Sumilao Farmers' Manifesto Dec. 21

From: Raul Socrates Banzuela <raulsocrates@yahoo.com>

Dear friends,
Christmas greetings and Best wishes this coming year!

The Sumilao farmers 1700-km walk for land and justice forced many of us to take care of the basics: dignity, family, solidarity.

May we share with you their December 21 Manifesto and may we continue to accompany their continuing journey.

Sumilao Farmers' Manifesto
21 December 2007
Manila

On October 10, 2007, we, the Sumilao farmers decided to leave our homes in San Vicente, Sumilao, Bukidnon to march all the way to Metro Manila and demand from the government a just and immediate resolution to the land dispute that has languished for more than a decade. The issue involves a 144-hectare agricultural land whose ownership undeniably belongs to us, the Higaonon farmers of Sumilao. Our struggle to reclaim this land has a strong legal basis, but it has been long, fraught with despair and injustice.

We sought remedies under the existing law to reclaim our land. Some of us had to go on hunger strike a decade ago to pressure the government to resolve the issue. In an uneven battle where the land owner, Norberto Quisumbing, had the resources, the influence, and the impunity to mangle the law and thwart the distribution of the contested land, we only had passion and enduring sense of what is right and what is wrong to demand justice. Quisumbing eventually triumphed in a contest where money and influence won over justice and the rule of law. In a series of unlawful acts, Quisumbing used the loopholes of the Comprehensive Agrarian Reform Law to obtain a land conversion order, thus evading the agrarian reform program. After violating the same conversion order, he sold the property to San Miguel Food Inc. (SMFI), which started constructing a hog farm in the area.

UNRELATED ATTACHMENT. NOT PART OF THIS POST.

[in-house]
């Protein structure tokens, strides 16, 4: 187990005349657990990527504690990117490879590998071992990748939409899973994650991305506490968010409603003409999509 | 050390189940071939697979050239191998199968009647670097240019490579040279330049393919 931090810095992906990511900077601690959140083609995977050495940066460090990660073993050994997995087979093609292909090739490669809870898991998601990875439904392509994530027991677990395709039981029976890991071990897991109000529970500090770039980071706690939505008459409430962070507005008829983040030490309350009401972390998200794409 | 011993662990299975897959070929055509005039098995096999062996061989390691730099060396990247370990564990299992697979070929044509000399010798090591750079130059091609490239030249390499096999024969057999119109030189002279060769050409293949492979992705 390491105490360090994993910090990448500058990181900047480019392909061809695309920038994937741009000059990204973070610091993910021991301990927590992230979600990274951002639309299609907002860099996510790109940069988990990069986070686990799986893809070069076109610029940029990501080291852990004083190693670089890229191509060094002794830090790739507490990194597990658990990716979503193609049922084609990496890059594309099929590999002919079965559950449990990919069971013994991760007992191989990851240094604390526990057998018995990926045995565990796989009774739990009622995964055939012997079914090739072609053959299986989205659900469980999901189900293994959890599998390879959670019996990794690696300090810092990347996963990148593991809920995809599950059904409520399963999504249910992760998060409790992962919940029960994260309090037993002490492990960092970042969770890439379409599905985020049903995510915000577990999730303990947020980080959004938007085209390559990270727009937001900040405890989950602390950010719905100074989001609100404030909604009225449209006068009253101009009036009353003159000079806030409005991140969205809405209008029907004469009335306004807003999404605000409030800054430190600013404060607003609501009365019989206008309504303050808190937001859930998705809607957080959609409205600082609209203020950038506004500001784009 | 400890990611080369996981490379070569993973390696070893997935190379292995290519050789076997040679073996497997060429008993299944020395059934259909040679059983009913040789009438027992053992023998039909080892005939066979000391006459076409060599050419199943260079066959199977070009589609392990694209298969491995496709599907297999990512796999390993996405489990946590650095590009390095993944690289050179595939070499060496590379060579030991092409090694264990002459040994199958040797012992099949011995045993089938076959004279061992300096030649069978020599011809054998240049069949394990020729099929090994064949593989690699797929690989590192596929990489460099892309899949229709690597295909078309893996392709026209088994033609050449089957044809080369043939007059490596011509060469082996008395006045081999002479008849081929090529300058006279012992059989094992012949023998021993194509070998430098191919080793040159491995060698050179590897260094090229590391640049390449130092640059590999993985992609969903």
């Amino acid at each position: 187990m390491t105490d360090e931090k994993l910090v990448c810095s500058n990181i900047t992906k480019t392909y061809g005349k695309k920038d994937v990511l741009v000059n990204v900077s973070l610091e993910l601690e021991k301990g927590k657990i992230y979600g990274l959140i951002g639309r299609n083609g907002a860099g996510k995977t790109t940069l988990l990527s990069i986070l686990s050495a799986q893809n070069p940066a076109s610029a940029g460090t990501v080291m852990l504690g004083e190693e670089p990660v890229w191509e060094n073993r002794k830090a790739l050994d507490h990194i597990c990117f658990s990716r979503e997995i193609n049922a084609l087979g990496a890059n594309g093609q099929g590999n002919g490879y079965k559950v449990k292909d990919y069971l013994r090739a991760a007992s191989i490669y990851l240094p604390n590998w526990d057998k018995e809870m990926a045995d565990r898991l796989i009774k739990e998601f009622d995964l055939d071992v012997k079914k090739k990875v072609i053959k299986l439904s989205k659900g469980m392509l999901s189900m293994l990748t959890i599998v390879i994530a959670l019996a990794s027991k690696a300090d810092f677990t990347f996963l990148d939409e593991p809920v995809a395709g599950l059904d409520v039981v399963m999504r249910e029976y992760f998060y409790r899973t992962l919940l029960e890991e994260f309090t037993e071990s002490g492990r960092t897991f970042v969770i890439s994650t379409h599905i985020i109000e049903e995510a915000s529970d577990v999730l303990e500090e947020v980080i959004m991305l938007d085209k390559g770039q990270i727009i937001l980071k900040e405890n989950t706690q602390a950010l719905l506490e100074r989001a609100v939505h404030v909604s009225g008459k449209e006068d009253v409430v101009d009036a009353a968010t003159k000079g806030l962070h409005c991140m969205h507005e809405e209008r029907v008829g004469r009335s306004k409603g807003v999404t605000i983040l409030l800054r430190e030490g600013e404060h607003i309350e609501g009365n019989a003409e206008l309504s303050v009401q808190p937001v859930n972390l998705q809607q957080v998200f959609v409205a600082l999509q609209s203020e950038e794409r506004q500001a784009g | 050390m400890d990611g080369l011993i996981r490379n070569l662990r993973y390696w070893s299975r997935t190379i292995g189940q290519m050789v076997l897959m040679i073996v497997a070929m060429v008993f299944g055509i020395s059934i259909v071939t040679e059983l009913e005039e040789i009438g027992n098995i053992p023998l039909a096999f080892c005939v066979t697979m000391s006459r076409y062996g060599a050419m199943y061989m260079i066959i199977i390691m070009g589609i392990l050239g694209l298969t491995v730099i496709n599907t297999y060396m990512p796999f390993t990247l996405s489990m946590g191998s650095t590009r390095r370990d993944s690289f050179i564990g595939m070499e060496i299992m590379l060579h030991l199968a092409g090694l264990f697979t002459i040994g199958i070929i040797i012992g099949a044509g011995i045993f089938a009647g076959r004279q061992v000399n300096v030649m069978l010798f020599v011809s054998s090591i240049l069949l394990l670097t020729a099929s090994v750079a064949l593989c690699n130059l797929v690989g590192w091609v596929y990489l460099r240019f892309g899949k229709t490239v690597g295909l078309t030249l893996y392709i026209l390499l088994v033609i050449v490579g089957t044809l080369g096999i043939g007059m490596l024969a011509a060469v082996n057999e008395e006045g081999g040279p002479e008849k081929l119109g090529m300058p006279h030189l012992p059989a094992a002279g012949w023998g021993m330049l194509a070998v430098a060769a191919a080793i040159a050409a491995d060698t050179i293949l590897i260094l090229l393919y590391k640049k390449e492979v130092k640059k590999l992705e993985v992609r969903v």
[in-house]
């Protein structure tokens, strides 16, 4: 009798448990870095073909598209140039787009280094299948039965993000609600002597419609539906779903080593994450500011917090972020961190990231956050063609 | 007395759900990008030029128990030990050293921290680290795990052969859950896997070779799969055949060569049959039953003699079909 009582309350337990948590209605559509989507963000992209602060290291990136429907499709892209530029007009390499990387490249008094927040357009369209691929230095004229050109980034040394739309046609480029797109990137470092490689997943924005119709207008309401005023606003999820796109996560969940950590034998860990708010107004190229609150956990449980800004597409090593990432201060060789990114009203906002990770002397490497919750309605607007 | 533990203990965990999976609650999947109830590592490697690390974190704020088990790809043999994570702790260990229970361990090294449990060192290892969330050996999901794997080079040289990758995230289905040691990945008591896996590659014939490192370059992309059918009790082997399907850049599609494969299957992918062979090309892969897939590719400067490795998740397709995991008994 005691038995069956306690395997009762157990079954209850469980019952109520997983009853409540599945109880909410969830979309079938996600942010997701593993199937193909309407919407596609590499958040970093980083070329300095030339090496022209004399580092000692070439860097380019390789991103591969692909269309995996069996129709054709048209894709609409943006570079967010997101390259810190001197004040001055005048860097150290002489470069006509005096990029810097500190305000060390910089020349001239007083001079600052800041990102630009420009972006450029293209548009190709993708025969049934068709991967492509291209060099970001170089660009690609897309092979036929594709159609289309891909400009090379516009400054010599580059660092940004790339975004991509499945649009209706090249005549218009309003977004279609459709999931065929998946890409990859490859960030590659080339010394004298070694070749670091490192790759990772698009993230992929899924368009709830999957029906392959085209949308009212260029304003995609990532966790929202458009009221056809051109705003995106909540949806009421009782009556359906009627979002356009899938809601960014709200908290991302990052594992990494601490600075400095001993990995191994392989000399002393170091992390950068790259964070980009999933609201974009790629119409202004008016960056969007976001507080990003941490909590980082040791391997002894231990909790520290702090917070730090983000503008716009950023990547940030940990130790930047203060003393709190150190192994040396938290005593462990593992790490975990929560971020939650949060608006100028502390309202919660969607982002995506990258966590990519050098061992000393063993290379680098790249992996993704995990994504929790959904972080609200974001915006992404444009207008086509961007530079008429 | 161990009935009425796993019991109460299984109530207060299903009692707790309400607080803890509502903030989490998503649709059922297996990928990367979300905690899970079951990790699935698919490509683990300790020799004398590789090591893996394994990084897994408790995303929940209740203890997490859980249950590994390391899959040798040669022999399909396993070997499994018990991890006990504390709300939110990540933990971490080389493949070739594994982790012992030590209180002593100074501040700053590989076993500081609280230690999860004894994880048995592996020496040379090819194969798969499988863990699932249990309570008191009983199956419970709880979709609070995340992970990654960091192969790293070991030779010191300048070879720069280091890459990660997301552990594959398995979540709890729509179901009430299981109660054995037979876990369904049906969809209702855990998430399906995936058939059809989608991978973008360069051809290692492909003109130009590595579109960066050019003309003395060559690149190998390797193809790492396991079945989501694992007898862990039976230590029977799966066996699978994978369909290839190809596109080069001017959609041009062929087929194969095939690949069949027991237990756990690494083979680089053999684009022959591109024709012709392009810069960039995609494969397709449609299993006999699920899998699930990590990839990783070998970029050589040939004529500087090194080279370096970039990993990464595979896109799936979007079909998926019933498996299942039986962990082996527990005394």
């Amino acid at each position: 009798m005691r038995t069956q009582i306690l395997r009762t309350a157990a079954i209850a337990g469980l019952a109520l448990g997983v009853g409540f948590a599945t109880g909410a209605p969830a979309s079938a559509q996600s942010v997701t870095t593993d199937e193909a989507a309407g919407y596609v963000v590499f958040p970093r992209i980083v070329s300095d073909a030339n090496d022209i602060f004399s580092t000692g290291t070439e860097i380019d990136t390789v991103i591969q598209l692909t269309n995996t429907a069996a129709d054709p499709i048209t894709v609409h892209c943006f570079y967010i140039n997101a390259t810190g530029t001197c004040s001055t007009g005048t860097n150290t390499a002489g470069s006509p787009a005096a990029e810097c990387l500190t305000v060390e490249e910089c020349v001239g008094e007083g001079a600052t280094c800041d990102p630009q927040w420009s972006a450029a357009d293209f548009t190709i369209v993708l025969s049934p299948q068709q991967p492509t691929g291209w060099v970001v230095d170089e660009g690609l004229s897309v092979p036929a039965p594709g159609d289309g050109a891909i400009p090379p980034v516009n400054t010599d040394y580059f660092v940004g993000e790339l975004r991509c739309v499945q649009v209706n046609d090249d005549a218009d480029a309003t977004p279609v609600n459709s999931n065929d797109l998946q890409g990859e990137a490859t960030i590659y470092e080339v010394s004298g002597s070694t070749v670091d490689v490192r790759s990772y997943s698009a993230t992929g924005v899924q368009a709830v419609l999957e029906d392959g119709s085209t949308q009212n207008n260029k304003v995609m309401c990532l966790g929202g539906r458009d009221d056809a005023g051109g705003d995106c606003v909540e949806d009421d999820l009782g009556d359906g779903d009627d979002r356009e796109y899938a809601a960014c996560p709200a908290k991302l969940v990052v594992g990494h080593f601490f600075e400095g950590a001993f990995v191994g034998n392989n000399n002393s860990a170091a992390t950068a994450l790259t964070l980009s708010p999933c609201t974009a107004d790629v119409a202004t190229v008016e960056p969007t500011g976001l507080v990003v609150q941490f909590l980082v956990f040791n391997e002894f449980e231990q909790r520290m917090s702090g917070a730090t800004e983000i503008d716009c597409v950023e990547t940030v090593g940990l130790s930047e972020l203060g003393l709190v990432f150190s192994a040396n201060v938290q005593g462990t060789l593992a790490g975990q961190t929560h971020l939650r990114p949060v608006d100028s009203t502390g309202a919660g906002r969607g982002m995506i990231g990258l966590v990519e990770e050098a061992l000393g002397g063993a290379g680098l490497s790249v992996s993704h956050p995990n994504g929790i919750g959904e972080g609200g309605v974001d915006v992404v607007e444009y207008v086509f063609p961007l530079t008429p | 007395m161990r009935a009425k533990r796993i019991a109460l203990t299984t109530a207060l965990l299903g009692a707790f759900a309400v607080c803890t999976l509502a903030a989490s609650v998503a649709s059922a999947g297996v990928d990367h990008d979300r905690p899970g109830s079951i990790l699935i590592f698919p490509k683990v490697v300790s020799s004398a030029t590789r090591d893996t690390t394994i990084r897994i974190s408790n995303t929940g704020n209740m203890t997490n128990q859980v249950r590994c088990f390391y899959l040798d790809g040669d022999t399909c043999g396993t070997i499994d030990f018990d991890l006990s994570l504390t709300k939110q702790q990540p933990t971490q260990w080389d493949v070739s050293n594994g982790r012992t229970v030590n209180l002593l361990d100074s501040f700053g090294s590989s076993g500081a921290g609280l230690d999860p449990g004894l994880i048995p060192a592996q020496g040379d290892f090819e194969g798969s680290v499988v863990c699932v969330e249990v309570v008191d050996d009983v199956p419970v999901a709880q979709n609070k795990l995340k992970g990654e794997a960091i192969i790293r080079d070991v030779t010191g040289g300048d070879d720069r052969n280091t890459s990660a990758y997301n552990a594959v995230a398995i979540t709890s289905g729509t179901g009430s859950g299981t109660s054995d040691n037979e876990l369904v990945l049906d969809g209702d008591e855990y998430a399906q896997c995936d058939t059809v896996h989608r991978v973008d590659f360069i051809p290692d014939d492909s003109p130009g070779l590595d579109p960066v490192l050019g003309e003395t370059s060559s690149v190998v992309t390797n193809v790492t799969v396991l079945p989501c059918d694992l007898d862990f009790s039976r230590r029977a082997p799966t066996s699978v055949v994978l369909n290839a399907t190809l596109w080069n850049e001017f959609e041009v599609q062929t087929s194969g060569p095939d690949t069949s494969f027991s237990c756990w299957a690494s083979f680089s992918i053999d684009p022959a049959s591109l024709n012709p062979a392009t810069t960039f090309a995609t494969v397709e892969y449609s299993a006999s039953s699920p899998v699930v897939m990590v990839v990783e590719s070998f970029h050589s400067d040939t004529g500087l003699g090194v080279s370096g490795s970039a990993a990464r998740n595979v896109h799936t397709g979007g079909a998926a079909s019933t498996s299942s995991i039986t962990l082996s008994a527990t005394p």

Amid the injustice, we abided by the law and respected the Supreme Court ruling, which upheld Quisumbing's Conversion Order. But more than ten years have passed and Quisumbing failed to implement his conversion plan, a clear violation of the strict rules on conversion. As such, his Order should be revoked and the 144-hectare land must be covered under the Comprehensive Agrarian Reform Program (CARP) and be distributed to us, Sumilao farmers.

Our long march to Metro Manila carried a simple message: the injustice committed against us must be corrected. The conversion order should be revoked and a cease and desist order should be issued to prevent SMFI from developing the area further rendering it useless as agricultural land. CARP, as a centerpiece program of the government, must be radically reformed and extended to prevent landlords like Quisumbing from manipulating its flaws and to fulfill its promise of social justice and equity. We marched, covering 1,700 kilometers for more than sixty days, enduring fatigue, and braving torturous weather, to demand dignity for us and our fellow farmers.

In our walk for land and justice, it wasn't just our endurance that prevailed. It has been said that we, the Sumilao farmers, symbolized the refusal of the Filipino people to take injustice sitting down. Our voices represent a collective rejection of a status quo where those who till the land are in bondage to an oppressive system and where wealth is in the hands of a few. We were told that we have rekindled the youth's sense of empathy toward the oppressed, and, equally important, their resolve to become active agents of change. Along the way, we have experienced, felt and witnessed solidarity, as manifested by the parishes, local communities, and ordinary citizens who

marched with us in different parts of the country. That the Catholic Church decided to take on our cause is a triumph of solidarity, and for their support, we are deeply grateful. Our walk sent across our message to people all over the country – in the communities that we passed through, in the churches and chapels and schools that sheltered us for a night. We are awed at the show of support that we have witnessed.